Prominent theories of ethnic politics expect the initiatives of political entrepreneurs to determine whether an ethnic identity—religious, tribal, regional, linguistic, or racial—becomes an element of party competition. According to these theories, entrepreneurs strategically construct ethnic-based coalitions of voters, organize around ethnic identities in response to electoral rules or institutional change, or use pre-existing organizations to reach and organize voters into ethnic blocs. However, the direction of causality, I argue in my book project, can also be reversed. The actions of entrepreneurs, institutional design, and organizational capacity could be shaped in response to an emerging ethnic-based coalition of voters.
In my book project, I advance a new theory of ethnic cleavage formation. I argue that voters and not political entrepreneurs determine whether an ethnic cleavage emerges. Ethnic identities begin to predict voting behavior when government policies link ethnic identities to costs and benefits. Because voters cannot easily change their ethnic identityto avoid the negative implications of the policies, they begin to coordinate their voting behavior around the aggrieved identity, therefore prioritizing that identity over other identities and interests. Political entrepreneurs, who face uncertaintyin electoral competition about the implications of their actions and the actions of other parties have strong incentives to organize around the emerging ethnic coalition. By organizing around a viable voter coalition, entrepreneurs can expect to win legislative seats and therefore increase the chances that the party survives until the next elections. Moreover, parties that do not have access to state resources and cannot credibly commit to rewarding voters after the elections can benefit from mobilizing voters based on non-material promises like protecting their interests and rights.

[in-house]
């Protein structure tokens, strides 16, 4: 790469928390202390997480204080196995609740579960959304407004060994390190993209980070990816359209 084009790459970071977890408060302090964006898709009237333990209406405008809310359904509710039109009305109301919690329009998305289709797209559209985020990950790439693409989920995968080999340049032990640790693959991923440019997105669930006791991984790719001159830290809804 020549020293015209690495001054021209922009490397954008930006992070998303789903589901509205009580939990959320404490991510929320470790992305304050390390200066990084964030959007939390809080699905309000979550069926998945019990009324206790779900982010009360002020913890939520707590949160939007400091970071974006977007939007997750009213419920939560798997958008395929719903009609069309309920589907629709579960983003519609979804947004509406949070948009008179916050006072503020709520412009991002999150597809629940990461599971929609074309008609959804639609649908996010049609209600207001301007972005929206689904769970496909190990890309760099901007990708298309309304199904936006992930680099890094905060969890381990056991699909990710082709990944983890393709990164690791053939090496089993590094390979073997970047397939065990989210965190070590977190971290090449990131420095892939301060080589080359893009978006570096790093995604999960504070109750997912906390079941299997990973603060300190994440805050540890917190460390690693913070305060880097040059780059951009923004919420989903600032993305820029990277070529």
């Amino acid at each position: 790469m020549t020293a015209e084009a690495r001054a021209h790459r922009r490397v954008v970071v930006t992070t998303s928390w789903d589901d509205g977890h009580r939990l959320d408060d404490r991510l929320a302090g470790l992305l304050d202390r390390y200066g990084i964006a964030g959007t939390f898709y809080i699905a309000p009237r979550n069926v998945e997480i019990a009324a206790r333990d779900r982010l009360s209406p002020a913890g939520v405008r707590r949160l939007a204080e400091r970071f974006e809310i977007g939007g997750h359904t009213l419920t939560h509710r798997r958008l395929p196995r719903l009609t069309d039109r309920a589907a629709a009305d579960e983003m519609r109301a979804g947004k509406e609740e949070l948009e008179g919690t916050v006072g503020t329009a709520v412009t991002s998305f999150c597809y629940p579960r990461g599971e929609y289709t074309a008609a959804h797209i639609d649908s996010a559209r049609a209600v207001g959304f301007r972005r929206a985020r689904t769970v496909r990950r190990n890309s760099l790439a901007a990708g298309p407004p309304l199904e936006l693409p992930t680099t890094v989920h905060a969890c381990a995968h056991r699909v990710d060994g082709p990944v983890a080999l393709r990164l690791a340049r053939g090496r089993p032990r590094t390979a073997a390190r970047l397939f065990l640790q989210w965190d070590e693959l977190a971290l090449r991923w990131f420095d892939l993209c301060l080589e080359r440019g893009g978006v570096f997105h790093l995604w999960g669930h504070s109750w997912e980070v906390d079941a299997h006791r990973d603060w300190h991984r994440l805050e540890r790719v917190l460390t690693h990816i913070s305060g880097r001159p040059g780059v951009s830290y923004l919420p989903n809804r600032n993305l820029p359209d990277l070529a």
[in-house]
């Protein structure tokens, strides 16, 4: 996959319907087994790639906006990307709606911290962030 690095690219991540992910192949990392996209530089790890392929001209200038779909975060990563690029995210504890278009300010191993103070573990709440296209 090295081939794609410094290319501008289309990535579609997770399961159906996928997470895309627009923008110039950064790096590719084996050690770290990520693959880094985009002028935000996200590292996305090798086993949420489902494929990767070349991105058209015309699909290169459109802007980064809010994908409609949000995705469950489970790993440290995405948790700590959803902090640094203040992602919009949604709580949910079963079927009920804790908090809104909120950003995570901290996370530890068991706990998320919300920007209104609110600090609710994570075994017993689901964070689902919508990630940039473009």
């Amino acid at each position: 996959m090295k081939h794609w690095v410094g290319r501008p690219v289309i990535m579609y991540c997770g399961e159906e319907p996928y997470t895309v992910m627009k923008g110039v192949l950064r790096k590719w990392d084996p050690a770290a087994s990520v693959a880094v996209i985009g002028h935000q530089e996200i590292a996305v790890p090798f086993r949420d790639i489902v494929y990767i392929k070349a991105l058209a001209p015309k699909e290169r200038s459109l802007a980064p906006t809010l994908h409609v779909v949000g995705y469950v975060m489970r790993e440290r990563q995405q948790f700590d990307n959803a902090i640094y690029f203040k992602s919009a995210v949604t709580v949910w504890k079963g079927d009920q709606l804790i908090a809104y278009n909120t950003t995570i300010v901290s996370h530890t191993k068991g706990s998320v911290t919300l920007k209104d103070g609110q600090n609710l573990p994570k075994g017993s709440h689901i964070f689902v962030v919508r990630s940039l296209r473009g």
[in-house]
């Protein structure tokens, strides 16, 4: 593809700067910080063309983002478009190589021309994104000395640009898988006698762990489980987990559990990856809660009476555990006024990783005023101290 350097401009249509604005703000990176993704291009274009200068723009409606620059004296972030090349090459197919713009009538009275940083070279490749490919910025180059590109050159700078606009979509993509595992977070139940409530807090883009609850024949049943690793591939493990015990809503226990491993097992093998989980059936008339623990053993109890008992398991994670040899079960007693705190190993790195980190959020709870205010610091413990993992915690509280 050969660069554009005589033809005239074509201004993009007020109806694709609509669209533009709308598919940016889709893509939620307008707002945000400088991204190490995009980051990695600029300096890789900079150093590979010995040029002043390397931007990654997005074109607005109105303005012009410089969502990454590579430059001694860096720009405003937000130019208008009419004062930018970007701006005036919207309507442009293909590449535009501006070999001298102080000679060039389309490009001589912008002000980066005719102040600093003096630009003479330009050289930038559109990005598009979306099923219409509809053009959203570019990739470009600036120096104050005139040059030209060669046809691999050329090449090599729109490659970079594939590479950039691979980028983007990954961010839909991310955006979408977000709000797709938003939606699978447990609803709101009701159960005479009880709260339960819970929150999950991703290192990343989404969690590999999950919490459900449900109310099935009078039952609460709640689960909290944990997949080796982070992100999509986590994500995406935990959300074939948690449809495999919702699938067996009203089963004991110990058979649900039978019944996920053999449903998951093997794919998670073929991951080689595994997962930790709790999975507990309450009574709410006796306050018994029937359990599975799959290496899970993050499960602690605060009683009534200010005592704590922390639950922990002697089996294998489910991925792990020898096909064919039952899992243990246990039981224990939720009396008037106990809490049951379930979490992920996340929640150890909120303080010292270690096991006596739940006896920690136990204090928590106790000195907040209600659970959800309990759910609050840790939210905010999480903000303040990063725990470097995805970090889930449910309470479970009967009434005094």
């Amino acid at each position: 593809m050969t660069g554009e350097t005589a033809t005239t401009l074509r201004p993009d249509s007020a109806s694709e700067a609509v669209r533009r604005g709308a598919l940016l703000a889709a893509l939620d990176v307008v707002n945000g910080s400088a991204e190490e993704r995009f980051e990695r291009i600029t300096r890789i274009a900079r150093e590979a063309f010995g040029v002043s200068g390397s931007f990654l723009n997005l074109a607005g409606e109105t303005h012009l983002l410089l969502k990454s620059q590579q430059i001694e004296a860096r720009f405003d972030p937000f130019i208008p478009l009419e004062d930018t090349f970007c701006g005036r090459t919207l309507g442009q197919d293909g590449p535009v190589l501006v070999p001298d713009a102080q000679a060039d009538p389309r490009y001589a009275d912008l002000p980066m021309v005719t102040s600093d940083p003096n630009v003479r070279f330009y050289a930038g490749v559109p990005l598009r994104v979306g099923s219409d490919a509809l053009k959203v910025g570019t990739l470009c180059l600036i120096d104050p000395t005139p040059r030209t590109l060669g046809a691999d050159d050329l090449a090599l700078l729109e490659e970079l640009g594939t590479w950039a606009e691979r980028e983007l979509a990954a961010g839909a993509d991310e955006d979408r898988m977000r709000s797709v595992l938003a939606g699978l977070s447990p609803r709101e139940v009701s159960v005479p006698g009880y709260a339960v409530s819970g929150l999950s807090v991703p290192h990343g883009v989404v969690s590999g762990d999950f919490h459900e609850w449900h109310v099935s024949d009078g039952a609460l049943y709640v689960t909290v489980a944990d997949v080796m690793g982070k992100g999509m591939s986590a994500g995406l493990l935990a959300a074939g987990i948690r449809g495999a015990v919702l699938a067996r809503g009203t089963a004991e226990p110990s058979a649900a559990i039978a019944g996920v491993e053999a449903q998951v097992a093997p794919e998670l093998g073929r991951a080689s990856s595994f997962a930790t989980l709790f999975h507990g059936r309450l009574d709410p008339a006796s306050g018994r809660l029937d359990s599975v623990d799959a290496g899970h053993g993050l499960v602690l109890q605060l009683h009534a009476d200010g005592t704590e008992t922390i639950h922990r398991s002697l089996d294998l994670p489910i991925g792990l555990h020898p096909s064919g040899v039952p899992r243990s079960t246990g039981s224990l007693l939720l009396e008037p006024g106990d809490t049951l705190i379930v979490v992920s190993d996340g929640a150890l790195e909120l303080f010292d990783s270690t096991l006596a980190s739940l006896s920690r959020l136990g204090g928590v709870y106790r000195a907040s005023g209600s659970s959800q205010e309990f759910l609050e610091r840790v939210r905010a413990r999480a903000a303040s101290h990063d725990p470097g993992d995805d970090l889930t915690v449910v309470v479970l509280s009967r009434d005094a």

The methodological challenge in testing the argument that voters organize around ethnicity in response to government policies is that government policies and group-based policy preferences often affect each other. This mutual influence is clearly evidenced in many theories of ethnic politics: political entrepreneurs and parties mobilize voters around ethnic identities based on the expectation that the party will deliver goods to the members of the ethnic group. Given the mutual influence between policy preferences and government policies, evaluating the impact of policies on preferences requires finding cases of government policies that were not designed to reinforce existing cleavages or strategically intended to motivate voters to coordinate around a shared ethnic identity. This identification strategy excludes cases in which ethnicity was already a dimension of party competition or elites in power or entrepreneurs in society instrumentally drove policy changes to benefit their goals. Cases that meet the selection criteria are notably rare given the legacies of colonial rule on the political relevance of ethnic divisions in contemporary democracies.